It must be spring because the Mafia has returned and is terrorizing my neighborhood.
The bird Mafia family, that is. Blackbirds. Their return begins with a pair of noisy adults. These two hell-raisers build a nest every March at the top of a tree that divides my neighbor’s driveway from mine. Every spring these scrappy roustabouts hatch a passel of noisy, undisciplined baby Blackbirds.
This Mob family is wildly dysfunctional. They squabble and squawk and pick fights with each other and with law-abiding birds, chasing them away from my feeder. The Mafia parents are big and black, with long pointy beaks and gaudy iridescent feathers. Their voices are raspy and loud and argumentative. They’re bigger than most of the other birds, but maybe that’s an illusion. They’re so pushy and loud, they just look bigger.
I like most of the birds in my neighborhood. Each species has a personality.
Black-Capped Chickadees are my favorite because they’re so damn fluffy and cute. And -- they LIKE me. They REALLY LIKE me. They all have attention deficit hyperactivity disorder (ADHD.) Chickadees are flitty, nervous and jumpy. They can’t decide what to do or where to go. They fly to the feeder, land, look around, flit off, then fly back again. They pick one seed from the feeder, swoop away to a nearby branch, crack the seed open, eat it, then swoop back to the feeder. Over and over. Lunch burns up a lot of Chickadee calories.
Northern Cardinals seem to travel in pairs. I usually see the bright red male and the dumpy brown female together. They like to pick up seeds from the ground, but if it’s snowing or cold and they’re really hungry, they will grudgingly belly up to the feeder. I think they’re pretty. Rather regal, royal, dignified. And apparently devoted to each other.
Robins are the Mr. and Ms. Congenialities of my garden bird population. They’re cheerful. They stand up straight and tall. They’re alert. They have a lilting early morning song that I like to wake up to. They’re also rather tame. While I’m sitting on my patio, a trusting robin will practically trip over my outstretched foot as he/she searches for a juicy worm or a fat bug. When I’m on my hands and knees, digging in my garden, a single robin will wait patiently a short distance away. When I dig up a fat earthworm, I toss it to him and he usually goes for it. He considers me his supplier.
Hummingbirds. I love these little guys. They're so small, they’re often mistaken for insects. Last year there must have been a nest nearby because I saw quite a few. They’re also shiny and iridescent. My red feeder attracts Ruby-Throated Hummingbirds. They hover carefully, moving forward and back and side to side as they check out the feeder's attractiveness before they try a sip of the sugary water. If it tastes good, they settle down for a drink. They have soft voices and are polite and careful. If I sit very, very still, they’ll hover within six feet of my chair.
Red-Winged Blackbirds are super diligent about keeping their babies safe. I don’t see too many in my yard. They like to live near water holes on golf courses, and I spend a lot of time hanging out at water holes. I love the sounds they make, kind of shimmery and wavy. They sound like a hot summer day. But Red-Winged parents will dive-bomb anybody who dares come close to their nest. They are protective and persistent. I’ve had my hair ruffled a few times while fishing a muddy golf ball out of the shallows.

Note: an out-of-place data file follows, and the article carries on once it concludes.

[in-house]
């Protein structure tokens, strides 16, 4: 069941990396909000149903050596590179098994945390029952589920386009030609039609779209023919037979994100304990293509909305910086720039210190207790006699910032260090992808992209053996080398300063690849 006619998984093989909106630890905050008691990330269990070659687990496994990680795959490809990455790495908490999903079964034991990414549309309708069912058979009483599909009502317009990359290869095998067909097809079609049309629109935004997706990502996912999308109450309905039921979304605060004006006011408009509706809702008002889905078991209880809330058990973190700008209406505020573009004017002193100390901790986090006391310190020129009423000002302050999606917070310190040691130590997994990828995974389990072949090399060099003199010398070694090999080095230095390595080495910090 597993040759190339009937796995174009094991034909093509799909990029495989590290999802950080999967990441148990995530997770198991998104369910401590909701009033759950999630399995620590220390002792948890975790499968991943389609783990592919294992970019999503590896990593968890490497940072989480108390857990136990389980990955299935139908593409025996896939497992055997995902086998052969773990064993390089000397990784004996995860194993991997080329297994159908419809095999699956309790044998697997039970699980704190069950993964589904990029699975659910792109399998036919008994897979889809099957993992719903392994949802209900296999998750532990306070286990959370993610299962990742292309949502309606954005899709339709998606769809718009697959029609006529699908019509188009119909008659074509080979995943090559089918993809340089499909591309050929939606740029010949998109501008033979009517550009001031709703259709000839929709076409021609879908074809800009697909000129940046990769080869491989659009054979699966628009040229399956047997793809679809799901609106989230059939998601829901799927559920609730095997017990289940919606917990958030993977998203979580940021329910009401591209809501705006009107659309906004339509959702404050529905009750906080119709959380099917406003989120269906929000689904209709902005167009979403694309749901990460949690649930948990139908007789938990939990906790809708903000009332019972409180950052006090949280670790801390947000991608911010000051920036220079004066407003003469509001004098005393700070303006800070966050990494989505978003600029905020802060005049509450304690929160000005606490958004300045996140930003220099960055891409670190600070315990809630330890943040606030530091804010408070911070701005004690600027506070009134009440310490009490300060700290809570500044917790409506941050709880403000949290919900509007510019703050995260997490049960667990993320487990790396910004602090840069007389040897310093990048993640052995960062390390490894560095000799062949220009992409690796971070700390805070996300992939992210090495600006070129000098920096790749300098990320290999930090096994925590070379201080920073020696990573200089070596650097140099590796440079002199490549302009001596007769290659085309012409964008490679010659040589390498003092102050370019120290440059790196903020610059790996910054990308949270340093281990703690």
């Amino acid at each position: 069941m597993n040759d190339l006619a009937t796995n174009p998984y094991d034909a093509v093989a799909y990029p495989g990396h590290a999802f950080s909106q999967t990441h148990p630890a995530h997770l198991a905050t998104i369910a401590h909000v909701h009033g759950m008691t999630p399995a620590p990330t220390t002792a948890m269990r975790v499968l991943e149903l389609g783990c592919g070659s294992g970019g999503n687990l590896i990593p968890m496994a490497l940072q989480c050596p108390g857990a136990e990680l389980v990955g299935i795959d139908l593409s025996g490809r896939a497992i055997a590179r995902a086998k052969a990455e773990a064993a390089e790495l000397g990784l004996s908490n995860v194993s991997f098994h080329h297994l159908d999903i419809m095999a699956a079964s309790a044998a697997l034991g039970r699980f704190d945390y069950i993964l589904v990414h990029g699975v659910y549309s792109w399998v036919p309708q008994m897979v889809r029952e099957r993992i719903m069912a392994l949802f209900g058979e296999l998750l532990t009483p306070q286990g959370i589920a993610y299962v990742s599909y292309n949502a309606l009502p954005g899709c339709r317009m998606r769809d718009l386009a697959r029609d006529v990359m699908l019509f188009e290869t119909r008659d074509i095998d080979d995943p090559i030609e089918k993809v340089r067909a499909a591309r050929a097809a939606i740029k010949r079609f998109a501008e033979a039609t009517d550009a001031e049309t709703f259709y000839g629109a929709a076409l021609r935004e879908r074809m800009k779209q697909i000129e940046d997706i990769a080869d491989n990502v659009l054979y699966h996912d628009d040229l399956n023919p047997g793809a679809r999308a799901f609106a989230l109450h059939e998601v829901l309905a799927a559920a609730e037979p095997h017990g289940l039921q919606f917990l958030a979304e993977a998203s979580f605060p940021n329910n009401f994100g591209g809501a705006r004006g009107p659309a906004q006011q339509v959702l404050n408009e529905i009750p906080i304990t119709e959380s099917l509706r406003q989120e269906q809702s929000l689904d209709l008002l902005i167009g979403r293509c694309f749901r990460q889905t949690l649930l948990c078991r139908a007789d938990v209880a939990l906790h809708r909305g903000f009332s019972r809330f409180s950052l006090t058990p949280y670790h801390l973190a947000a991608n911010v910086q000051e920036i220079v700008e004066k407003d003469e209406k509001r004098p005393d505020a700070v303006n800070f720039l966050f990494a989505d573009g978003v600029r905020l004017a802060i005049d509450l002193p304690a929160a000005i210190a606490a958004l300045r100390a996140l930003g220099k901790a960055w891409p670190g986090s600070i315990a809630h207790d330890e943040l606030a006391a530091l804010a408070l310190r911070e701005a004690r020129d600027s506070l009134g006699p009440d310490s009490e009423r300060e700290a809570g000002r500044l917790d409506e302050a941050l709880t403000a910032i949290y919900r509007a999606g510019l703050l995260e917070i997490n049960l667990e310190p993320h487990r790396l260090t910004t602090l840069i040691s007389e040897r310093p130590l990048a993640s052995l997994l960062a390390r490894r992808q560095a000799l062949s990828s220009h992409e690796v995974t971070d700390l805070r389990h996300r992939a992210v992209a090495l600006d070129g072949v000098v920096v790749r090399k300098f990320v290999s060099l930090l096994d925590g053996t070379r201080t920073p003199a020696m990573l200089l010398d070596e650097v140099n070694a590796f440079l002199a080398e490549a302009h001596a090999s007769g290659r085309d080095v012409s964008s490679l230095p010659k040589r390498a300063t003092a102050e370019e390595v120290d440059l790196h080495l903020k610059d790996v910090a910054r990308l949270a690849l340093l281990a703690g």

Now that spring has arrived, I hear woodpeckers – pecking wood -- (duh) -- but I only actually see them in the winter and then only if I put out one of those suet feeders.
I have diverse bird population in my yard. I see so many sparrow variations I gave up on identifying them. A pair of scrappy (but strikingly beautiful) Blue Jays had a nest nearby last year. In winter I see fluffy little snow buntings on the ground around my feeder. They’re cute, like Chickadees. Some nuthatches often turn upside down and scoot up and down nearby tree trunks. I hear Wrens’ lyrical songs. I see lots of goldfinches, which sometimes are not gold but other times are a brilliant yellow -- I must look up why that is. And an unidentified bird digs the ants out of cracks in my driveway with his long pointed bill. I wish I knew his name.
I’ve tried to lure Orioles by putting out those special feeders stocked with orange slices and grape jelly, but I haven’t been successful. One might fly over and sample the fare, but usually the ants and the sparrows get to it first.
Of all the birds in my yard, Chickadees are the most likely to eat out of my hand. I have to be extremely patient, but they eventually are so curious about what the heck might be in my outstretched hand, they’ll chance it. One Chickadee will make six or seven practice flybys toward my open palm. It looks like he’s going to land on the fleshy part of my thumb, but – flit – flit -- he makes a quick right turn and swoops to a nearby branch. By the time my arm is tired and I’m about to give up, the bravest Chickadee -- the leader of the flock – lands tentatively on my thumb and helps himself to one seed. Flits away. Cracks it. Eats it. Comes back. By then, the others have decided to trust me, too. Those little Chickadee feet are so tiny and delicate. They tickle.
The Mafia, however, is doing its best to ruin the neighborhood. The newly arrived yellow-eyed Blackbird bullies, with their flashy feathered heads and their hit-man instincts and their reform-school-bound offspring have moved in.